Nancy Harmon Jenkins is a noted food writer and cookbook author who just happens to spend time here on Maine’s midcoast when she is not in her home in Cortona, Italy. Here she is readily accessible and enthusiastically shares her love and knowledge of Mediterranean cooking, especially its use of olive oil.
Nancy’s newest publication Virgin Territory is the story of her fascination with olive oil and, in her words, how it led her on an unending and predictably futile search to find the world’s greatest olive oil. What she learned she shares, and for any of us interested in the history, culture and making of olive oil as well as tasty recipes, Virgin Territory is a must have.
At a recent ladies’ luncheon, Nancy made her audience keenly aware of the differences in olive oil by having us taste different ones, an experience similar to tasting wines. It doesn’t take much to discover that not all olive oils are created equal!
I can’t remember everything I learned, but here is what stuck in my mind:
- Never buy olive oil that is in a plastic bottle. That little tidbit elicited quite a few gasps as grocery shelves are stocked with ones in plastic and most of us have probably bought one of them.
- Olive oil is best contained in tins or dark bottles and should be kept in a cool, dark place so as not to lose its nutrients.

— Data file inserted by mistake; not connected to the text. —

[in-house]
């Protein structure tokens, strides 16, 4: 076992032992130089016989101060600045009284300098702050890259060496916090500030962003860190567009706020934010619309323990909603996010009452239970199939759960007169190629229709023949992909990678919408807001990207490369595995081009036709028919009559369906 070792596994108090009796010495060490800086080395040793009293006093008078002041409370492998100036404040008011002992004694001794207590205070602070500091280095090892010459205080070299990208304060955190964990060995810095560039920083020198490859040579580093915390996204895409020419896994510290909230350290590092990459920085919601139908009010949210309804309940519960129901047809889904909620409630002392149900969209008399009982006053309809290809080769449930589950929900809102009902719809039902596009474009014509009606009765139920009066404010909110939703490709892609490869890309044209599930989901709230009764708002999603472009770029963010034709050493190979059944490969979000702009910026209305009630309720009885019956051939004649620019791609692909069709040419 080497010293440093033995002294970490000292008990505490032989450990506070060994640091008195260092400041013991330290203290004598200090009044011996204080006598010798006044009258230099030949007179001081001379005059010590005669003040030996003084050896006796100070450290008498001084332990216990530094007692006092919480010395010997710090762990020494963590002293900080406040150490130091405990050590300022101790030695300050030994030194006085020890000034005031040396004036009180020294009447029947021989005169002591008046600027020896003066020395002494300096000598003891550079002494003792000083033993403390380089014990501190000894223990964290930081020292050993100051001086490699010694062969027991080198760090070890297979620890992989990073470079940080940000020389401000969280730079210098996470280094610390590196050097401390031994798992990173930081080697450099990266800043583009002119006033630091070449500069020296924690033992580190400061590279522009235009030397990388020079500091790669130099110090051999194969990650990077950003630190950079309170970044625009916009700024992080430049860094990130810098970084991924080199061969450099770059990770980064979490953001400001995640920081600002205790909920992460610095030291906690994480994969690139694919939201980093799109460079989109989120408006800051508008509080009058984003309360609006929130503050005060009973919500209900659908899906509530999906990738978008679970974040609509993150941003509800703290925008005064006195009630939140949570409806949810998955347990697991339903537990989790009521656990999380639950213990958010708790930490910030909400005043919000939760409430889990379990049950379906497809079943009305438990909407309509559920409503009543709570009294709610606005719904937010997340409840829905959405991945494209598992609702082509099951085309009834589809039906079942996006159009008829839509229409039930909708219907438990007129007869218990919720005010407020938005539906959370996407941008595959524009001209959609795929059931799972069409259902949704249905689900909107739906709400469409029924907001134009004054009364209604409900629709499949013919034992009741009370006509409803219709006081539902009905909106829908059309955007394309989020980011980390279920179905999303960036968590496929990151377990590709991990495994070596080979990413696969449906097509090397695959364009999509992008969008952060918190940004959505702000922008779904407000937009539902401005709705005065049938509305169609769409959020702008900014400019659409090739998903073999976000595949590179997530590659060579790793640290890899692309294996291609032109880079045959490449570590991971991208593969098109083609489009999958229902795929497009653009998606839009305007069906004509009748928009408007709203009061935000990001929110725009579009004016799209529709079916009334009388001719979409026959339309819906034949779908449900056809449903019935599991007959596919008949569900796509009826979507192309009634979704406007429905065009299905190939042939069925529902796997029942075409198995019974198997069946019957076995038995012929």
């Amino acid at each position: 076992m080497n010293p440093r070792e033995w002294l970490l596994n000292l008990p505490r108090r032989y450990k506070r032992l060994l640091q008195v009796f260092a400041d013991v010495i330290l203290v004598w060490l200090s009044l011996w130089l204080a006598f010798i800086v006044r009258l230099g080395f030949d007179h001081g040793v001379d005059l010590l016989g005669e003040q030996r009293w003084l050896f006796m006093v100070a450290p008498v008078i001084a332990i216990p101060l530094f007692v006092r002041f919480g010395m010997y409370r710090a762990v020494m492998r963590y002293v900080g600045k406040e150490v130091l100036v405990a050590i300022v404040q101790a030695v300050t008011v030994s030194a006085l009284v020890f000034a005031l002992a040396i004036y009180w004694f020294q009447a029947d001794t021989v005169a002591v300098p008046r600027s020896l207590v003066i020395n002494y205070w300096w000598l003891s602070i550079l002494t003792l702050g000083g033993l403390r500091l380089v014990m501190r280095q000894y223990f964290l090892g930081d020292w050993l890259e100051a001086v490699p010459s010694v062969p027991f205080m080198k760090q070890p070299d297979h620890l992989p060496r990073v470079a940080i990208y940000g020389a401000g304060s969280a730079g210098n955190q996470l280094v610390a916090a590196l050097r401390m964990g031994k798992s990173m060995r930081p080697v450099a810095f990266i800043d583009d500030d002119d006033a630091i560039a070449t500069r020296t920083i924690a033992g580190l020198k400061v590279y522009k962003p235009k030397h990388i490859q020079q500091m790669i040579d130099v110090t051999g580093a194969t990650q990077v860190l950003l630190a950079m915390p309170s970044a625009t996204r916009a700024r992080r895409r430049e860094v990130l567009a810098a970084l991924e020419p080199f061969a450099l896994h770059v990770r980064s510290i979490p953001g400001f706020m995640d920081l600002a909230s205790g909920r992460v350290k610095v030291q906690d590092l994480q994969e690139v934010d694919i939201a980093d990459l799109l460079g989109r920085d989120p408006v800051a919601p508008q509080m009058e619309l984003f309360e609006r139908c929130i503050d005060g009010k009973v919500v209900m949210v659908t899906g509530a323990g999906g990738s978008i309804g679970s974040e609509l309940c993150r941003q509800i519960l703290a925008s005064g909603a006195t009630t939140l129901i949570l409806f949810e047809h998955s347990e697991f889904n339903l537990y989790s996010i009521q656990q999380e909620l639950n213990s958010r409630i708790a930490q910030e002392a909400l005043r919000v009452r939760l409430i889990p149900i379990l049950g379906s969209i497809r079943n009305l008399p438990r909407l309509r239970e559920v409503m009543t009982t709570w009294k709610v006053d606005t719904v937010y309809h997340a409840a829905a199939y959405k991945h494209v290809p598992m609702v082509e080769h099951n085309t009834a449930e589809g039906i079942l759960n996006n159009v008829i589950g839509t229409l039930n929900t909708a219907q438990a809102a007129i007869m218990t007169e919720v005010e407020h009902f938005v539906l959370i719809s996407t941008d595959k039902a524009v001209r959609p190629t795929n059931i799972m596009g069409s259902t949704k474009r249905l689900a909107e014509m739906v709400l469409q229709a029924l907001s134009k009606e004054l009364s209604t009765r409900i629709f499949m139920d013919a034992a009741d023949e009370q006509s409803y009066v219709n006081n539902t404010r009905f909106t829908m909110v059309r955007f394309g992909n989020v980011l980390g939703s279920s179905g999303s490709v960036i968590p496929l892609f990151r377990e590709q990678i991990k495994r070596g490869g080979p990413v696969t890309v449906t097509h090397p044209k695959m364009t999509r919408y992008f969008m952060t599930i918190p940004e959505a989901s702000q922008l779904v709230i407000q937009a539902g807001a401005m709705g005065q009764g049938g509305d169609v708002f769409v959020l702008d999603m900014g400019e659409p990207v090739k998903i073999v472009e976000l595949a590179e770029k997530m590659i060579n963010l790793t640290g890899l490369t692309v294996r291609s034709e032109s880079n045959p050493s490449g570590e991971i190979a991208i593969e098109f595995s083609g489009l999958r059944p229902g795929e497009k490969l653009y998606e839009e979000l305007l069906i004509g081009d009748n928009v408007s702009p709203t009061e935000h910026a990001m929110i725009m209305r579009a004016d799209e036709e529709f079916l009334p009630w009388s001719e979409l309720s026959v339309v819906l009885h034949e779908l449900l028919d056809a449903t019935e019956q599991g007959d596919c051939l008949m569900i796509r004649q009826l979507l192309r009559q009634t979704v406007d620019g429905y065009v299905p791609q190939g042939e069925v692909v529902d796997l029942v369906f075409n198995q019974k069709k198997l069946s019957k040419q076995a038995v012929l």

- Use only extra virgin olive oil as there is no reason to use light or regular.
- Have several different oils on hand as different qualities are for different purposes.
- Olive oil can be substituted for any fat.
- Avoid flavored olive oils. Nancy’s response to a question about them was, “Why ruin a good thing by changing its flavor? The same is true for my coffee!” (I better not tell I’m having a caramel flavored one as I write this.)
Nancy’s discussion of olive oil was beautifully complemented by the table setting which struck me as rustically sophisticated.
Every aspect from the burlap overlaying tablecloths
to the greenery lining the middle of the table
to the small pots of olive trees was perfect. Would you believe our hostess grew all those little trees? Talk about going the extra mile!
The delightful menu was prepared from recipes in Virgin Territory, and I especially liked the green olive tapenade that accompanied toasted baguette slices.
Green Olive Tapenade
2 plump garlic cloves, crushed and finely chopped
Grated zest and juice of 1/2 orange or 1 whole lemon